In my old Baltimore catechism the third in the “commandments of God” was “Remember thou keep holy the Lord’s Day.”
Growing up Catholic in the 50s and 60s this meant going to church and eating a midday meal together (Sunday dinner). Most stores were closed, so there was no shopping and people weren’t supposed to work. No liquor was sold and no bars were open until later in the afternoon (ostensibly to not interfere with my uncle’s church-going!)
The Sabbath was a day of worship, but it was also a day of rest. I remember my father, who worked hard all week, spent the afternoon working on his flower beds, or tying flies and making lures for future fishing trips. Sometimes he just snoozed by the radio or TV as Yankees baseball or NY Giants football played on in the background.
In the late 60s and 70s things began to change. Organized religion lost its iron grip; malls opened up, and instead of a day of rest Sunday became another day of the week. Nowadays, the internet, blackberries, cell phones and other electronic devices make it hard to have a stopping point or even a moment alone from work, shopping, and keeping up.
A few weeks ago, I realized I could not relax anymore. Worn down by a seven-day-a-week attachment to my computer, I continually worked, emailed, researched stuff on Google, and thought of more things to do.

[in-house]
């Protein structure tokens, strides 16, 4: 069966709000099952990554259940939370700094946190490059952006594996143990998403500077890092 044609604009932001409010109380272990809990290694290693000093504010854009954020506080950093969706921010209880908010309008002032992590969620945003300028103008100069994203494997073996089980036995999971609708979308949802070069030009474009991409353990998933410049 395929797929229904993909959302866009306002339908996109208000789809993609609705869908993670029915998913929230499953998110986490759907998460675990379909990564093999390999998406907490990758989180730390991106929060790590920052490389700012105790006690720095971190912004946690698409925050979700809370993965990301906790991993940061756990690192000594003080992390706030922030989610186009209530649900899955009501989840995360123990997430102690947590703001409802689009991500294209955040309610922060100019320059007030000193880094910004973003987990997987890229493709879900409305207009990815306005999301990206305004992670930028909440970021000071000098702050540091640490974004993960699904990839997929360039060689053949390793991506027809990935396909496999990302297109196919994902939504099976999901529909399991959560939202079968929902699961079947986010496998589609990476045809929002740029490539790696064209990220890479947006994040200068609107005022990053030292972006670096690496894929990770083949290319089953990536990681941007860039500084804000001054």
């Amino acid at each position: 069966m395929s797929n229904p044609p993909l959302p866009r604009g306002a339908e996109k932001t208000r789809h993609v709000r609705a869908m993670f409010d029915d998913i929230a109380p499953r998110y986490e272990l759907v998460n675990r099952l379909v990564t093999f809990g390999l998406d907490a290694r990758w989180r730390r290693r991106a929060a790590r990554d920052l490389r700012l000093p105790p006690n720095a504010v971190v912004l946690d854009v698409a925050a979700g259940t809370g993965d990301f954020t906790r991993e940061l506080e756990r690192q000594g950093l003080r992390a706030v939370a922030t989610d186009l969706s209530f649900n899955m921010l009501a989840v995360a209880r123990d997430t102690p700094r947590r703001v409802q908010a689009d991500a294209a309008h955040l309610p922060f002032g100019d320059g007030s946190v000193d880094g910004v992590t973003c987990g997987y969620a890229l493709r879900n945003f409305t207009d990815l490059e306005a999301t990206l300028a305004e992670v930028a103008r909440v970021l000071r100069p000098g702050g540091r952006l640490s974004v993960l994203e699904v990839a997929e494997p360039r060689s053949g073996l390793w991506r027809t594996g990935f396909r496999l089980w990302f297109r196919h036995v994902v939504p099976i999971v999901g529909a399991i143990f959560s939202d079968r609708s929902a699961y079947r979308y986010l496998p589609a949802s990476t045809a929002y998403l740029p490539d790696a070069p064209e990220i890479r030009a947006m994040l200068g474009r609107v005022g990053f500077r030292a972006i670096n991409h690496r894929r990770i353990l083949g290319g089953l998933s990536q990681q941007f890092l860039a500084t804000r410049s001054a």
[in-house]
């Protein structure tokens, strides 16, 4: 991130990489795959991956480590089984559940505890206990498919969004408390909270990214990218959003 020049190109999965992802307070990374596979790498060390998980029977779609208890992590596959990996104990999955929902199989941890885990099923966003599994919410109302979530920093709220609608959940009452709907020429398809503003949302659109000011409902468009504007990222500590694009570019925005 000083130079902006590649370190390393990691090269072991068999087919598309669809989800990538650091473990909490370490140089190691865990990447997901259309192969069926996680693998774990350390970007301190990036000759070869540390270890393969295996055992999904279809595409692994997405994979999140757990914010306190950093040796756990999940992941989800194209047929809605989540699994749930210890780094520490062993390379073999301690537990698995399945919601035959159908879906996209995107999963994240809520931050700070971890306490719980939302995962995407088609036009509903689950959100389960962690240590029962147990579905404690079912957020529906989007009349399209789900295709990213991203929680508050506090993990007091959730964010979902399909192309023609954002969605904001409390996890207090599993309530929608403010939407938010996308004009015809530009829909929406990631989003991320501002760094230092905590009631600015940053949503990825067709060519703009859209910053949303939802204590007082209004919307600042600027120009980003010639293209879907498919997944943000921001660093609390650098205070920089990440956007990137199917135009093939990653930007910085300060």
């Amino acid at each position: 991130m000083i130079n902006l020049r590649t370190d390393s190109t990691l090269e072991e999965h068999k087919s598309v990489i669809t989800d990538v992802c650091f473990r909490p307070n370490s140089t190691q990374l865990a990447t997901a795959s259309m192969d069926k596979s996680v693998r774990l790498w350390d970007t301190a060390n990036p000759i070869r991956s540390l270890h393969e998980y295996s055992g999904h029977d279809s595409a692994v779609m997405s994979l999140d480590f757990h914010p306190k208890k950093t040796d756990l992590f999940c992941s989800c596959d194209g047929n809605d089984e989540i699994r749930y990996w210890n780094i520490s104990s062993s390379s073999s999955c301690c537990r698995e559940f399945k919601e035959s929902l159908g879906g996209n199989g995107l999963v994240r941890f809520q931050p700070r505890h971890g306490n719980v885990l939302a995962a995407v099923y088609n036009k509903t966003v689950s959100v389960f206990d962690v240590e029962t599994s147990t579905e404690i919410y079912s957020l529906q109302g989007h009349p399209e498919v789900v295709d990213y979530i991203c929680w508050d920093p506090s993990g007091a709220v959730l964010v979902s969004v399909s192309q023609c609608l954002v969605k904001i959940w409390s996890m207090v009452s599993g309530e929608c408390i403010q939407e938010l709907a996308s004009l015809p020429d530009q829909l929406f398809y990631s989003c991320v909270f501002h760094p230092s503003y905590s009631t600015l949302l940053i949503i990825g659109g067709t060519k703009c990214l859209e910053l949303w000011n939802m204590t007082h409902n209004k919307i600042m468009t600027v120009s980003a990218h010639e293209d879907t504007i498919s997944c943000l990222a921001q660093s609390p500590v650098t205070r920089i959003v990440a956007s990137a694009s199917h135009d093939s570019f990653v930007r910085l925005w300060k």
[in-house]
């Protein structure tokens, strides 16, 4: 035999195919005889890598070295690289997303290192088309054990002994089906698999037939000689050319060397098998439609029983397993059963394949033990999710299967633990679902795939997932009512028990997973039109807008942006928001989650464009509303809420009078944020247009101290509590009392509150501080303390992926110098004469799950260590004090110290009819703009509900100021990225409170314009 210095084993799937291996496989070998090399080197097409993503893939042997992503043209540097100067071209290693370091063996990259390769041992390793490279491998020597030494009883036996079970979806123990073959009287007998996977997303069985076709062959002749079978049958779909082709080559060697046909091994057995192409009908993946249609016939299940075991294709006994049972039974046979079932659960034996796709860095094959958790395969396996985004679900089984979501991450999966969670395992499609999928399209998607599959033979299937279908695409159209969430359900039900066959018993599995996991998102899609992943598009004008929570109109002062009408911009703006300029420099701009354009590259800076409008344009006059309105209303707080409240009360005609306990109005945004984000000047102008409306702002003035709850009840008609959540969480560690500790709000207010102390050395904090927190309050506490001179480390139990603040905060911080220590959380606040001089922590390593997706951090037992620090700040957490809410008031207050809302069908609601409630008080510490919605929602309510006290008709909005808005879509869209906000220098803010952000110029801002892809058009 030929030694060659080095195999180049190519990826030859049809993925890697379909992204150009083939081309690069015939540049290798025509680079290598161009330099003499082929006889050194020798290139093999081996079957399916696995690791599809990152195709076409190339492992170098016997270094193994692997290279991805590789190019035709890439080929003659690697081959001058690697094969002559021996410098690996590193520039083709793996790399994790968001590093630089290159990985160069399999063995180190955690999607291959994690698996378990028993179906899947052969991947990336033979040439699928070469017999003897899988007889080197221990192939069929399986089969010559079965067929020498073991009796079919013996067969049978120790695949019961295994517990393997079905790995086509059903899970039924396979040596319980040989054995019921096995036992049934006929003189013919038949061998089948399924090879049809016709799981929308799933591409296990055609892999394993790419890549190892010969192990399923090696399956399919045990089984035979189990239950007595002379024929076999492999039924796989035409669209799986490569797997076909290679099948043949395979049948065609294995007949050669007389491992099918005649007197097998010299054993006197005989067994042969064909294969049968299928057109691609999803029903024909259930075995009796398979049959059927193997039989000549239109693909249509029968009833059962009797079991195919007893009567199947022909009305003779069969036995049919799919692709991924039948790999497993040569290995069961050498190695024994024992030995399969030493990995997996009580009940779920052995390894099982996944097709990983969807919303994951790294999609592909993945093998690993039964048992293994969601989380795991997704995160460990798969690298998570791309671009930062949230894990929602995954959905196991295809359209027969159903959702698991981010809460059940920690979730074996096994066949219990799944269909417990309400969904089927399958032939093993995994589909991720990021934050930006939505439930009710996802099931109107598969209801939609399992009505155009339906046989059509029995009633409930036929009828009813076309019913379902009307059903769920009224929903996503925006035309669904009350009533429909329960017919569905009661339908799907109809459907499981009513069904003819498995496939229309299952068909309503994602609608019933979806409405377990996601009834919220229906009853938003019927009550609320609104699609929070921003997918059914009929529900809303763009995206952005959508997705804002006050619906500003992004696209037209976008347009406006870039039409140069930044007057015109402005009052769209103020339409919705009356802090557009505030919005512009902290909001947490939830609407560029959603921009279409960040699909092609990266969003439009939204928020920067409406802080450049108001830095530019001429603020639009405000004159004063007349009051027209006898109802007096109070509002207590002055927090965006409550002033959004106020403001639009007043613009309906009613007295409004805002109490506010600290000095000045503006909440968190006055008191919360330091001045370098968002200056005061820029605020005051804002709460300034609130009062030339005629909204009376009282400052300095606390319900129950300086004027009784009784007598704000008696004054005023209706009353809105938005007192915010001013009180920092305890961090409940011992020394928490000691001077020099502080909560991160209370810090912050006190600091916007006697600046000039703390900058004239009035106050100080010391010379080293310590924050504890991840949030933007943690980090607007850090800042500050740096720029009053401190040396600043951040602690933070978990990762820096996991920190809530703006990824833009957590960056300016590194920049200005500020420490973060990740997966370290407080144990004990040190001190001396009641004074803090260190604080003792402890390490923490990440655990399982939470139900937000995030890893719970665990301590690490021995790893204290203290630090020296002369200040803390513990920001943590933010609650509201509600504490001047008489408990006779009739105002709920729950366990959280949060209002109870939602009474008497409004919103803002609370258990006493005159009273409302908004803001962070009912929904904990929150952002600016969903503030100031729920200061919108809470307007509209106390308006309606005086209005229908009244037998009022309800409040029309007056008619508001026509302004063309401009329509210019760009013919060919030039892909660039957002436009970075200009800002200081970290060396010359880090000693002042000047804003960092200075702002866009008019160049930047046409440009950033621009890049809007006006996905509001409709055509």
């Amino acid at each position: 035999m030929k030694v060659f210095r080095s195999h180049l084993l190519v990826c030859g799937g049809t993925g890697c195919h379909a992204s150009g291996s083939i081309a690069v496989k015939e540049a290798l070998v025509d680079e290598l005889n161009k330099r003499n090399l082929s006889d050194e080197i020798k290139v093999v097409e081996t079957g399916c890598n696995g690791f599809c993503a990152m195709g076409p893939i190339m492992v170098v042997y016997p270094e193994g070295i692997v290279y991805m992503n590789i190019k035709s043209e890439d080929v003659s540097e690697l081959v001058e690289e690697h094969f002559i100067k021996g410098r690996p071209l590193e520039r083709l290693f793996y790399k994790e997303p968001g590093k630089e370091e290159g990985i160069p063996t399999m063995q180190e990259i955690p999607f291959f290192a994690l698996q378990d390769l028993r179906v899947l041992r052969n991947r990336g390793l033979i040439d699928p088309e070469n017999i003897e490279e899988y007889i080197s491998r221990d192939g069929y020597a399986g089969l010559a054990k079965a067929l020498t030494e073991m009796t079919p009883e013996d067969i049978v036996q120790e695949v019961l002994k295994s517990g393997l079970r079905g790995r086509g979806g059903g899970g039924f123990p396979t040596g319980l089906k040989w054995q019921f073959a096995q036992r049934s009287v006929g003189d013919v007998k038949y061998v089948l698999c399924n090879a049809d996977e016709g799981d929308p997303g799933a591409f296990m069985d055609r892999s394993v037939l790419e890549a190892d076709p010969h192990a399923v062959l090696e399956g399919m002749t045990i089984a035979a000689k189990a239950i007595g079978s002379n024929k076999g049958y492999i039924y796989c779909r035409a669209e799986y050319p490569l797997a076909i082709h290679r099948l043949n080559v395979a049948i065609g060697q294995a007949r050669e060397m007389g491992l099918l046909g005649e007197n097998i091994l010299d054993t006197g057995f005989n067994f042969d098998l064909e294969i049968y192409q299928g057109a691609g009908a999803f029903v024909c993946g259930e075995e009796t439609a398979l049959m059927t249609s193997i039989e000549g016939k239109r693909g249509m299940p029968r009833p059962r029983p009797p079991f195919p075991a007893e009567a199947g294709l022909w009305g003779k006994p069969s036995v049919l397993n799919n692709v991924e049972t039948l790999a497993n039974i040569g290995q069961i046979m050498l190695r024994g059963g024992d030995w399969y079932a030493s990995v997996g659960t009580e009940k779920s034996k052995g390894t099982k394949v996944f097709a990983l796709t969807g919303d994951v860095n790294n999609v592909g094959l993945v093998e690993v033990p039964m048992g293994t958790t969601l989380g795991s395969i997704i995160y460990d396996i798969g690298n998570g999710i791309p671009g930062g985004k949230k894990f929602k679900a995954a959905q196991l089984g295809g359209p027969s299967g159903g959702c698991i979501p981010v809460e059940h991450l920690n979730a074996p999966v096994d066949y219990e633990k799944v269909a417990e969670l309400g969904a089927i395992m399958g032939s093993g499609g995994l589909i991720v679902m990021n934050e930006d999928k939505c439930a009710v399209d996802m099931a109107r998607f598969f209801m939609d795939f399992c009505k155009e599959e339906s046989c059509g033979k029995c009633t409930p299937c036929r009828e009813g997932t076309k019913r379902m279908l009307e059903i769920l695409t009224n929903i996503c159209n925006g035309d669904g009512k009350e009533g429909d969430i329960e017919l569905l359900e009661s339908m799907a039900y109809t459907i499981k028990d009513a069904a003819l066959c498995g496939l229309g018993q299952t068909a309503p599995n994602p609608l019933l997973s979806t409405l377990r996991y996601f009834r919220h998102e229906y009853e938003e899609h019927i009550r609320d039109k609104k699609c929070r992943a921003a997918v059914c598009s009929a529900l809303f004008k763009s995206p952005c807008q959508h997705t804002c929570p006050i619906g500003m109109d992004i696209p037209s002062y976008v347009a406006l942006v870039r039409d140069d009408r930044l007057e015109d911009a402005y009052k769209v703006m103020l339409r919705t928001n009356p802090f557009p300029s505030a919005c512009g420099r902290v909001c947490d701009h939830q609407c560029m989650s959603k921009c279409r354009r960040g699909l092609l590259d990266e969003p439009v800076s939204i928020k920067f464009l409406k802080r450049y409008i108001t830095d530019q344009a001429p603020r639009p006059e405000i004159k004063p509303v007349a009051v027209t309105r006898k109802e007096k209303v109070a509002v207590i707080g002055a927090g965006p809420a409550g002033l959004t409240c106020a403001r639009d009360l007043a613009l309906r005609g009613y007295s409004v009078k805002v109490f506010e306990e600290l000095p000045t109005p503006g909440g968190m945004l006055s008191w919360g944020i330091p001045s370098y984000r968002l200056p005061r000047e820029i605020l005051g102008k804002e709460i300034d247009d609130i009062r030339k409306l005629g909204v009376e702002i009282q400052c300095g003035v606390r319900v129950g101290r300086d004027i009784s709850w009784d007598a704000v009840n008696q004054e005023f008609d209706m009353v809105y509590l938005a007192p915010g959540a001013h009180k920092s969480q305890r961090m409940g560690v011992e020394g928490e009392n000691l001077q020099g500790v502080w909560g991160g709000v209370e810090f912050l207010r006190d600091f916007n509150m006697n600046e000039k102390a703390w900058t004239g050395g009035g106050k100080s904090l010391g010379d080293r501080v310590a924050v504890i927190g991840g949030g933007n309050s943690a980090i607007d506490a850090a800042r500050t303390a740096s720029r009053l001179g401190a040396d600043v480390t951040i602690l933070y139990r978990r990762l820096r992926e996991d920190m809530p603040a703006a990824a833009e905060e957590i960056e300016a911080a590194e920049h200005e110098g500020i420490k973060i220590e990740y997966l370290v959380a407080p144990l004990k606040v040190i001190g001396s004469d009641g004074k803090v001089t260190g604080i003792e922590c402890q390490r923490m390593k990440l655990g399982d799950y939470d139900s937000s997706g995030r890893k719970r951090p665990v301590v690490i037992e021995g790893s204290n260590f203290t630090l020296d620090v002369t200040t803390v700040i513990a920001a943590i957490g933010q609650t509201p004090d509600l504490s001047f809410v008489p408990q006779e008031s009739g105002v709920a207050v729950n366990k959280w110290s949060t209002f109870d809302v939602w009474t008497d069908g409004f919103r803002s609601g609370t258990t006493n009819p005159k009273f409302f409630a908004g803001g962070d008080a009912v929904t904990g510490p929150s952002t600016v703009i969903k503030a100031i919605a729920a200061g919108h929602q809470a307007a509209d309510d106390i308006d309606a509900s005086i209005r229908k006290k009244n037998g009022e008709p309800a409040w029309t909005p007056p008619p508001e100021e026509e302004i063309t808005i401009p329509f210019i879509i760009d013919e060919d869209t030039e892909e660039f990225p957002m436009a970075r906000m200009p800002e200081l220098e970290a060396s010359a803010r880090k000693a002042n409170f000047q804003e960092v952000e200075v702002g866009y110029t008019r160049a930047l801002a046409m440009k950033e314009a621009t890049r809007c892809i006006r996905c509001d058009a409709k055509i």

Without thinking about it too much I returned to a modified Sabbath of my girlhood.
I have spent the last several Sunday mornings sitting on the back porch with my spouse talking and being together. We watch the birds in the backyard, and look at our flowers, butterfly bushes, and herb and vegetable garden. We marvel how they have grown and changed since we planted them. We observe the small changes that herald the coming of a new season. After morning coffee, we go for a long walk on the beach, sit down for a leisurely dinner together, and enjoy a companionable silence reading the Sunday Times or a new book.
A few weeks ago, I was tired on the inside and out. Now, after several Sundays of no work, I am beginning to appreciate the wisdom of setting aside one day to rest, renew, and appreciate all that God has made for us.
For a good book on this subject, try “A Day Apart: How Jews, Christians and Muslims Find Faith, Freedom and Joy on the Sabbath” by Christopher Ringwald.